Facebook CEO Mark Zuckerberg declared openly that he won’t be investing money to help state and local officials to regulate the 2022 elections or any other election. He took this decision after facing criticism that the approximately $400 million he injected into the presidential contest unfairly supported Democratic turnout in the election year 2020.
An agent for Mr Zuckerberg and his wife, Priscilla Chan, ensured that the couple will not provide funding that would be distributed to help operate election departments this year or any other year.
“They are not donating for something like this, ever again,” said Brian Baker, a spokesman for Zuckerberg and Chan.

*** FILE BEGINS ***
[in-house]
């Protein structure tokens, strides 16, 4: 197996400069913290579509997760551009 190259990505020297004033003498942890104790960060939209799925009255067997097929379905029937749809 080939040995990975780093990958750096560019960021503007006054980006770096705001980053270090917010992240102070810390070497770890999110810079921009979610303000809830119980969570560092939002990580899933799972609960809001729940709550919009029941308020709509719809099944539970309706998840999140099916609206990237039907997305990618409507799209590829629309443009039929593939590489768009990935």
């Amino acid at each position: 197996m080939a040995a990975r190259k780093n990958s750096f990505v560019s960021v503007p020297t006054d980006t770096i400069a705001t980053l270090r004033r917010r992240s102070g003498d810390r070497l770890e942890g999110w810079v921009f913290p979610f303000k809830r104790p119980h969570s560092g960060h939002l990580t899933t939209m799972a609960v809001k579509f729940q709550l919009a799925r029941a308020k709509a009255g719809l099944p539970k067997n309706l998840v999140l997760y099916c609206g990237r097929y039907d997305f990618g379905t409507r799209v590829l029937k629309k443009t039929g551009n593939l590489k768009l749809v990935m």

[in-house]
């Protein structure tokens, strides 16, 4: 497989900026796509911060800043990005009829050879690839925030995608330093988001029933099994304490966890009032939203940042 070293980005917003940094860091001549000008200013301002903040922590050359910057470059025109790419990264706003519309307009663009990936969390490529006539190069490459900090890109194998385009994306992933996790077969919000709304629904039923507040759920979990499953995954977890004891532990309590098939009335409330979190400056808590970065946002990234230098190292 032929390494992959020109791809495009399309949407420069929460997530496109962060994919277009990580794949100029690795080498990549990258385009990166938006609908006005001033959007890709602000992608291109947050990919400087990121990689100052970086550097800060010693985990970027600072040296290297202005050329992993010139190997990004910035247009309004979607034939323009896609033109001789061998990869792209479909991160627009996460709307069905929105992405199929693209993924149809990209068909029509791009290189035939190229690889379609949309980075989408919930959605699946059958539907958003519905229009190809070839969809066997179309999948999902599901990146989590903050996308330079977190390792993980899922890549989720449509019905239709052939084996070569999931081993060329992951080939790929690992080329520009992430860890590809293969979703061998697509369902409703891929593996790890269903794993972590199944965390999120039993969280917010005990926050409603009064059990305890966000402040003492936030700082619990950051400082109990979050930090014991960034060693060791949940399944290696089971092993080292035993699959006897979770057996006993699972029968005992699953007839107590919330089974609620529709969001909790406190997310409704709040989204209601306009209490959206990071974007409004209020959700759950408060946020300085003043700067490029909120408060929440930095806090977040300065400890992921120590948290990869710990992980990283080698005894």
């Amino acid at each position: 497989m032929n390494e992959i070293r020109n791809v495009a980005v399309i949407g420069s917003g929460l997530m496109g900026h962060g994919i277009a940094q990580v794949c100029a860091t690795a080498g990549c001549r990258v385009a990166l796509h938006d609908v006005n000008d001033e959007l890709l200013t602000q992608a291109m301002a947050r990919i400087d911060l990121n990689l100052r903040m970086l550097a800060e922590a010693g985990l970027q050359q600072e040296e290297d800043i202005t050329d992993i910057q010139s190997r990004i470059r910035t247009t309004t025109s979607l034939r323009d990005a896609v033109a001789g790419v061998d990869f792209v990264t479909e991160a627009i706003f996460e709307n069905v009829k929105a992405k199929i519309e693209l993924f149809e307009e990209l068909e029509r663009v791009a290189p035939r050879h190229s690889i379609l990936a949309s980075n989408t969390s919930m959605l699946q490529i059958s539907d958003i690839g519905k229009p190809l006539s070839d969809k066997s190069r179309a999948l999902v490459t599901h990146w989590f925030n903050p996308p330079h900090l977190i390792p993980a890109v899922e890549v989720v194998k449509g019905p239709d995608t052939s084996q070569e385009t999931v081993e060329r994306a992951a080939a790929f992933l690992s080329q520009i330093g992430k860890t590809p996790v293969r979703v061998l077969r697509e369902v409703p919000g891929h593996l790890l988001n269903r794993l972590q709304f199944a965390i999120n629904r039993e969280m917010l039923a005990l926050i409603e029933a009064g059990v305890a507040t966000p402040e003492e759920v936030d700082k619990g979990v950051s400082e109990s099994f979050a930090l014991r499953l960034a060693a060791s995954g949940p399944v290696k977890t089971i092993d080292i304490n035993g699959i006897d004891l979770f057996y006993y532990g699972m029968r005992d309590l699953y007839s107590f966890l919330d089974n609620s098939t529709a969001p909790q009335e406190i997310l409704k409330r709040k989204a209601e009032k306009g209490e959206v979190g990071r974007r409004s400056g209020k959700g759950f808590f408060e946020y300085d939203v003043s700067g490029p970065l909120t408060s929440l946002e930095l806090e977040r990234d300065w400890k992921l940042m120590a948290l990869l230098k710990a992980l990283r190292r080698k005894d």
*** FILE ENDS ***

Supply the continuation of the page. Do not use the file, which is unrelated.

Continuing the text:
Republican legislators, conservative-leaning news portals and watchdog groups say that Mr Zuckerberg’s massive donation in 2020 was used improperly to bring out Democratic voters, particularly in the battleground states of following states like Pennsylvania, Wisconsin, Arizona and Michigan.
The Caesar Rodney Institute for American Election Research found that only two of the most profitable 50 donations went to Republican-leaning jurisdictions.
“They were virtually all given to very heavily blue municipalities,” Bill Doyle, an economist and principal researcher at the institute, told The Times.
Donations of Zuckerberg and Chain succeeded on 1st September 2020 but Mr Baker said that the Center for Technology and Civic Life distributed nearly $25 million over several previous months to important swing districts. The source of the funding continues to be anonymous. It did not come from Zuckerberg and his wife.